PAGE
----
Trees under Threat


(This 855th Buffalo Sunday News column was first published on August 12, 2007.)


One of the Niagara Frontier's blessings has been its trees. Despite losing its lovely American elms to Dutch elm disease and then having its substitute elms attacked by elm bark beetles, the region recovered and before last fall was rich in its horticulture.


File written by Adobe Photoshop® 4.0     File written by Adobe Photoshop® 4.0

Two examples of Buffalo suburb street trees set for removal



But then we had last October's disaster. I recall one estimate shortly after the storm suggesting that the down and damaged trees when removed would fill Bills' stadium several hundred yards deep. I now consider that estimate conservative and many of the trees remaining can best be described as grotesque. I wrote an earlier column about the lovely symmetry of our street trees even in winter; perhaps that column jinxed us.


Doris and I were among those who lost trees: three 70 foot ashes and two 40-foot blue spruces. Our backyard looks like a clear-cut. But compared with some neighbors, I consider us fortunate: our two front yard maples survived with only minor damage.


With the effects of global warming already being felt in our hotter summers, this is not a good time to lose all these trees. I haven't participated in the complaining about tree removal because I think that the real effects won't be felt until next summer after support for removal is terminated. According to horticulturist friends, this year's growth was already stored and ready to go when that October storm hit and next summer will be the real test. If they are correct, it will exacerbate an already bad situation.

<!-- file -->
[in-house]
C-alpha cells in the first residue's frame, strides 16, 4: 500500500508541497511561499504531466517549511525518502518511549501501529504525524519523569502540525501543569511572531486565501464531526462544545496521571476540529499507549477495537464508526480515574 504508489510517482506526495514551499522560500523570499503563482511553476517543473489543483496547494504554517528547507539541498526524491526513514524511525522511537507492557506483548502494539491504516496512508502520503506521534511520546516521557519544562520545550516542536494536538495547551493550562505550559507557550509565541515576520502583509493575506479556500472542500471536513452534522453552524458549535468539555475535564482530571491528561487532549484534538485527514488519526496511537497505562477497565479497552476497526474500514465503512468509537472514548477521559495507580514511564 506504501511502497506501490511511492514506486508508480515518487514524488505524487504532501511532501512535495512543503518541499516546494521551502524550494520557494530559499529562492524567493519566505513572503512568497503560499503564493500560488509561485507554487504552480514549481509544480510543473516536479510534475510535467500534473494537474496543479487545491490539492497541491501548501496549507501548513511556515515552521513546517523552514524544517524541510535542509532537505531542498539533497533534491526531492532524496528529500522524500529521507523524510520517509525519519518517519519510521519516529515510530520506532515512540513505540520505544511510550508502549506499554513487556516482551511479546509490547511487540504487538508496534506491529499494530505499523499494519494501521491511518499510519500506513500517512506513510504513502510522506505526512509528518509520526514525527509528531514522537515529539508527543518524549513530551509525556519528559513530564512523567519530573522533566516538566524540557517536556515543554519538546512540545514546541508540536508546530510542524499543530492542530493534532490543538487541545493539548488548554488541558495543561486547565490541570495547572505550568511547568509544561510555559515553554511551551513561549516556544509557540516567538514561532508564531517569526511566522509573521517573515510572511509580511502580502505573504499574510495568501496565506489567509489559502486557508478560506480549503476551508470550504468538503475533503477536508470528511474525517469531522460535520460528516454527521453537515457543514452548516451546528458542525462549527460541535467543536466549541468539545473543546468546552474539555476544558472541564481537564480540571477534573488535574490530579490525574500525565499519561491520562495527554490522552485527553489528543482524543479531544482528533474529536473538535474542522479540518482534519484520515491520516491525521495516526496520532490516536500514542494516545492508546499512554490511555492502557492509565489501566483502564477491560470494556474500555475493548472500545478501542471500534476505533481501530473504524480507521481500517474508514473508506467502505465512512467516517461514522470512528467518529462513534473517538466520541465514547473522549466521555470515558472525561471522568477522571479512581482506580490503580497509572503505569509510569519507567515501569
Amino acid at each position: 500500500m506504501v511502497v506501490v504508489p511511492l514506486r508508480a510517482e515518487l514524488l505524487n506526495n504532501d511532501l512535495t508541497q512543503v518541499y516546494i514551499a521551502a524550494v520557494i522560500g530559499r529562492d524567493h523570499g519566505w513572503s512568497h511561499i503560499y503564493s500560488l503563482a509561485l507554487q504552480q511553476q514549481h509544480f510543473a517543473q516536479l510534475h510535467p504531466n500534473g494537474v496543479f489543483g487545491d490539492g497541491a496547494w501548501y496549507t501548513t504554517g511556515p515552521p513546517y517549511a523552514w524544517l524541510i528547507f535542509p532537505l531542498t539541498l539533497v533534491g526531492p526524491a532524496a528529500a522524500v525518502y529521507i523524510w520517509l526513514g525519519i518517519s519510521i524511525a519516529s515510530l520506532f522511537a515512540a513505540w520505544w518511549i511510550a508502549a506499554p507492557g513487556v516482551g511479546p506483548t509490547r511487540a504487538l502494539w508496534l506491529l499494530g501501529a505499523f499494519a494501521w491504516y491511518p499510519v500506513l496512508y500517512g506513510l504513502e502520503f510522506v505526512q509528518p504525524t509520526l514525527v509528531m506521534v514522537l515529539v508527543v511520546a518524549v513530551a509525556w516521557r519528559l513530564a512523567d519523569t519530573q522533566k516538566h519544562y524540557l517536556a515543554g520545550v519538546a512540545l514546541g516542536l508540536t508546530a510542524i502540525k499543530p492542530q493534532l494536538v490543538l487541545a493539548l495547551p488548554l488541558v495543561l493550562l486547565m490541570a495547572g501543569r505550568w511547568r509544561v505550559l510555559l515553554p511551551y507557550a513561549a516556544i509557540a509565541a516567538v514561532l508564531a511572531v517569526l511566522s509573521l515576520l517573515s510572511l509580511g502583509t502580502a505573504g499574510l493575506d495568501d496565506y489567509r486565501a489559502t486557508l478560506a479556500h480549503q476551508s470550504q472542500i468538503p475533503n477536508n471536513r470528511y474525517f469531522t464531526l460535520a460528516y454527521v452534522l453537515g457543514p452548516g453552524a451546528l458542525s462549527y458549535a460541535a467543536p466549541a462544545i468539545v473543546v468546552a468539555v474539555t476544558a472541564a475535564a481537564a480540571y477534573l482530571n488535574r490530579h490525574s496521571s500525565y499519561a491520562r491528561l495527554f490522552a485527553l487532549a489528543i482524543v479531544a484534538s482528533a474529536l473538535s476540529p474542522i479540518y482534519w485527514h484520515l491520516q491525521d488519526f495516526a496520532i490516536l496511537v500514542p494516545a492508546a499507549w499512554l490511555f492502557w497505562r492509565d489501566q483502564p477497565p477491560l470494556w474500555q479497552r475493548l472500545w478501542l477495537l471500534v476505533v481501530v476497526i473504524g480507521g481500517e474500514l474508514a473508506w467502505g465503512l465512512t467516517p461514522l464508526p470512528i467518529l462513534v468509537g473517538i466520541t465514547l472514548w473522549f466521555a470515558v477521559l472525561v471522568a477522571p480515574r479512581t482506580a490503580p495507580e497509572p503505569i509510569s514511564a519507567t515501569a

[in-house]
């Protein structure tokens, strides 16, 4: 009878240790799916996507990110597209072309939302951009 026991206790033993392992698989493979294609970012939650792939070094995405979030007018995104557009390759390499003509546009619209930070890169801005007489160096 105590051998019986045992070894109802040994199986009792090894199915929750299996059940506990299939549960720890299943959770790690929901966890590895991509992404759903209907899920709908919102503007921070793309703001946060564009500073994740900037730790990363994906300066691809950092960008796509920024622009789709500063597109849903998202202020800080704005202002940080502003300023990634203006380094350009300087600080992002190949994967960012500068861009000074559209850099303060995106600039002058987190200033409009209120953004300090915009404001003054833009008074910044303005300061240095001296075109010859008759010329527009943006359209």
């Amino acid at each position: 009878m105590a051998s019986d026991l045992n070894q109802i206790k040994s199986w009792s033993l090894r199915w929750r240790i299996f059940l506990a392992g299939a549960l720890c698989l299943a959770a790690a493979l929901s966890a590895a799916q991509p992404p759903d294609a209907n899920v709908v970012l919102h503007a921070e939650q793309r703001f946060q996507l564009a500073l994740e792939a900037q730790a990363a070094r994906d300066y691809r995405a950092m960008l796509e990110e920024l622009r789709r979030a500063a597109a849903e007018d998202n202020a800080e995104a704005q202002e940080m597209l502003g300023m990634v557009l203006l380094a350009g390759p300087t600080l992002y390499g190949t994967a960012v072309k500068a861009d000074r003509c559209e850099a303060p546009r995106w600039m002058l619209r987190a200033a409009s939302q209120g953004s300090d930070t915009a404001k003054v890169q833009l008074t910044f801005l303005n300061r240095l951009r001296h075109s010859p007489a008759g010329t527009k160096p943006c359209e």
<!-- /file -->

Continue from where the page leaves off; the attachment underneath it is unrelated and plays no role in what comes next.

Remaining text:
We need to replant trees, many of them. I don't need to tell you that trees support wildlife, soak up and store carbon from the atmosphere, and protect us from winter winds as well as summer heat. Or to remind you that fall is a good time to set new trees in your yard.


I'm pleased to see that the Buffalo Audubon Society has joined forces with RPM Ecosystems to sell trees at what appear to me to be a quite reasonable price: $45 for each year old, 4 to 7 foot tree in a 3 gallon pot.


The tree and shub species that may be ordered are red maple, sugar maple, multi-stem shadblow serviceberry, pignut hickory, shellbark hickory, shagbark hickory, buttonbush, Northern redbud, witchhazel, shrubby St. Johnwort, "Henry Garney" Virginia sweetspire, butternut or white walnut, black walnut, sycamore, American plum, black cherry, white oak, swamp white oak, shingle oak, overcup oak, bur oak, Chinkapin oak, cherrybark oak, pin oak, chestnut oak, red oak, staghorn sumac, sassafras, American elm and nannyberry.


The trees must be ordered and pre-paid before September 10 and will be available for pickup on Saturday, September 29 at the Audubon Beaver Meadow Sanctuary in North Java or at Daemen College on Main Street in Snyder. To order trees visit the Audubon website or to obtain more information and an order form call (800)377-1520.


The RPM Ecosystems Nursery is located in Dryden, New York. They grow 240 species of native trees, shrubs and grasses for use in ecological and environmental conservation and restoration planting projects. The RPM doesn't represent the usual revolutions per minute but in this case stands for Root Production Method. The method was originally developed over 20 years ago at the Forrest Keeling Nursery, in Elsberry, Missouri by Wayne Lovelace and others. Authoritative research studies by the University of Missouri Agroforestry Research Center verified the exceptional qualities of RPM trees: that they are reliable, hardy, and naturally adaptable to the climatic conditions of the Eastern U.S. Other studies by The Queen's University and Green Mount College of Agriculture in the United Kingdom concluded that RPM produces tree seedlings of superior quality and improved vigor compared with cell grown and bare root seedlings. According to the company, "Without genetic modification, the patented natural RPM produces trees that grow to maturity three times faster, have a superior survival rate, produce nuts, seeds, and fruits earlier, and create a root biomass as much as eighteen times greater than trees grown using other methods."


Their clients include the U.S. Army Corps of Engineers, Fish and Wildlife Service, Forest Service and Department of Energy, Ducks Unlimited, and the Wild Turkey Federation.


I urge everyone to plant trees this year and every year.-- Gerry Rising